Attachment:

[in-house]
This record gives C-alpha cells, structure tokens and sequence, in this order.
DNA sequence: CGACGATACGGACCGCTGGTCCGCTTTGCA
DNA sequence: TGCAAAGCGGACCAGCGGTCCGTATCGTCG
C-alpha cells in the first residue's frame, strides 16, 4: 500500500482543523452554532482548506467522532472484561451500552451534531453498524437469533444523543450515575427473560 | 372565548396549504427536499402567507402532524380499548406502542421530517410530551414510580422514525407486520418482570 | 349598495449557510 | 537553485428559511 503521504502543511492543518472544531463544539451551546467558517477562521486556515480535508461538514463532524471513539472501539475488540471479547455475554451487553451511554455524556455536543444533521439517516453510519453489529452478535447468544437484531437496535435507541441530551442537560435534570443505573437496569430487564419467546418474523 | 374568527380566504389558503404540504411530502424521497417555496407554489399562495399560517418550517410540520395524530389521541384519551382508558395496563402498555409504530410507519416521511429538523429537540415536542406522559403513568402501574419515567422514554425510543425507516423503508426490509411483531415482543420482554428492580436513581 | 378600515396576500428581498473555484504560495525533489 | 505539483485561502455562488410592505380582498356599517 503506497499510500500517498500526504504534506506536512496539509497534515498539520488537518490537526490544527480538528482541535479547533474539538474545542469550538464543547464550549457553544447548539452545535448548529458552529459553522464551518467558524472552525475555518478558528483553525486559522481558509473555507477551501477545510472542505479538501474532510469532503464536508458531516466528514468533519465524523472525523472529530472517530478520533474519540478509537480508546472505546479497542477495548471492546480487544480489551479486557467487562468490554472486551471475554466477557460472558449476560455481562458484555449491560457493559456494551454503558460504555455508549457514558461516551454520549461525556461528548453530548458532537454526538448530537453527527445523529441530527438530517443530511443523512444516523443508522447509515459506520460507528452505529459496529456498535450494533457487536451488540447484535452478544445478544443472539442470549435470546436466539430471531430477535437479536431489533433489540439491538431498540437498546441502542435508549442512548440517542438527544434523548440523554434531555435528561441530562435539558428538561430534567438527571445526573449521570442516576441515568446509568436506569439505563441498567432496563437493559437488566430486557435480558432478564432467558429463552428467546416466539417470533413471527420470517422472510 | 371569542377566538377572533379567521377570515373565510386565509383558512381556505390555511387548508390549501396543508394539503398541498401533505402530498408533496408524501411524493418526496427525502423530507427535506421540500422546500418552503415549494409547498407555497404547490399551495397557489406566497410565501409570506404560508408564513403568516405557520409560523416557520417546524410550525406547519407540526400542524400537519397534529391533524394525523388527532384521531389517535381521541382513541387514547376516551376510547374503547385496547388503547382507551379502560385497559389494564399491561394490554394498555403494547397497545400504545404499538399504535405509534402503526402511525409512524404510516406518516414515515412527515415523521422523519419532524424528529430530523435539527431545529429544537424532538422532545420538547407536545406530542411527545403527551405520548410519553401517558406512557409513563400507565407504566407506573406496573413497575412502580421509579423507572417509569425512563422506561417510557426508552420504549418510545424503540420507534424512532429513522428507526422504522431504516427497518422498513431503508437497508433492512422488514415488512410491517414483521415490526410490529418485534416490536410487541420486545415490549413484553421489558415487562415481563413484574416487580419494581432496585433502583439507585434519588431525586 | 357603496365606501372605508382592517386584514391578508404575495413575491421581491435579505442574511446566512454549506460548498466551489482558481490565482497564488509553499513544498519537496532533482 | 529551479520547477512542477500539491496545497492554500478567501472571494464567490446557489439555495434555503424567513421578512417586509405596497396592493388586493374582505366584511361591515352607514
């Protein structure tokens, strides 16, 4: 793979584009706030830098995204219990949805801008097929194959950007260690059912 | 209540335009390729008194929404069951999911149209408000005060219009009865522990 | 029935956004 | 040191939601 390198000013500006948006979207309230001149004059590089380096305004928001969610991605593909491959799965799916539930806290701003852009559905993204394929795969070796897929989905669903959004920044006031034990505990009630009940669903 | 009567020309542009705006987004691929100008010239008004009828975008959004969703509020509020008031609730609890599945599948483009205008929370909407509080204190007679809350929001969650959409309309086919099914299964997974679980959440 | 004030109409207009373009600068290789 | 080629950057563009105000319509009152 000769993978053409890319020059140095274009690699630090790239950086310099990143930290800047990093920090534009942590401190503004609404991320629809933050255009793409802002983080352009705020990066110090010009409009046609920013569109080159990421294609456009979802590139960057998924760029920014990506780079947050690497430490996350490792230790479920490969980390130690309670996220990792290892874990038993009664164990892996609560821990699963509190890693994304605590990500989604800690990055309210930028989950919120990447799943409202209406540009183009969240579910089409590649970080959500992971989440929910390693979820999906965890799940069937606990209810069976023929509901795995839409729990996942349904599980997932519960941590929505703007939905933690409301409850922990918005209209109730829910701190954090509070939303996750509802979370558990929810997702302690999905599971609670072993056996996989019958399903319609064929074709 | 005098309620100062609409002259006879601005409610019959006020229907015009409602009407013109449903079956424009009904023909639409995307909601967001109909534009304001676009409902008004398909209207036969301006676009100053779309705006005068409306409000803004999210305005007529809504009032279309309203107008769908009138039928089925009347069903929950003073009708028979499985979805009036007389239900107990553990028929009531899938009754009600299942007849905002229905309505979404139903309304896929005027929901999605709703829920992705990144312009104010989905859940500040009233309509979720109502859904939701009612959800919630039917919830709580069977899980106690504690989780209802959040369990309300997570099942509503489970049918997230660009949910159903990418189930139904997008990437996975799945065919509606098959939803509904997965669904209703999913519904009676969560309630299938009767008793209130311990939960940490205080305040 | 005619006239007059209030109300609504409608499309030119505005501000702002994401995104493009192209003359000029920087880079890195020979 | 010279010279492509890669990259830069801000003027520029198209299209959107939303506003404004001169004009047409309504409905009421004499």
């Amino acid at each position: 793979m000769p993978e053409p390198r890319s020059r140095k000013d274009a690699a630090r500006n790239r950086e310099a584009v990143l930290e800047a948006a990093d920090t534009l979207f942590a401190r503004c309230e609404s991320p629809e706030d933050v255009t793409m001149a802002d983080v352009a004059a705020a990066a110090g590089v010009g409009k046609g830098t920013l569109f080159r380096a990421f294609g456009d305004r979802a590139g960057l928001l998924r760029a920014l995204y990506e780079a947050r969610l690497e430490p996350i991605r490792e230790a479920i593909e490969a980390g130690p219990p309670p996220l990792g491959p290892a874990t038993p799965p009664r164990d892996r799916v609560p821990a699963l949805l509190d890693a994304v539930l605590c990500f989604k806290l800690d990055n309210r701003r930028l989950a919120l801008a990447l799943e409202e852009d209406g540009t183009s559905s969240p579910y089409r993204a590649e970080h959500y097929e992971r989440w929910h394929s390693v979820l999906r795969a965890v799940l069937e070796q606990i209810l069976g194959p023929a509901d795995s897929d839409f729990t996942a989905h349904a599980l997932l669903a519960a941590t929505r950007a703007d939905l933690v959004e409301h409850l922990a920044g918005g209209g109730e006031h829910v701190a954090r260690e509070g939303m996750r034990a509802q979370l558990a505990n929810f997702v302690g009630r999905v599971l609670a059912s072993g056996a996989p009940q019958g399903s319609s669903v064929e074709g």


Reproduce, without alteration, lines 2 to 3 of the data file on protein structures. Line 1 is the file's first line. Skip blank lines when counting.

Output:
This record gives C-alpha cells, structure tokens and sequence, in this order.
DNA sequence: CGACGATACGGACCGCTGGTCCGCTTTGCA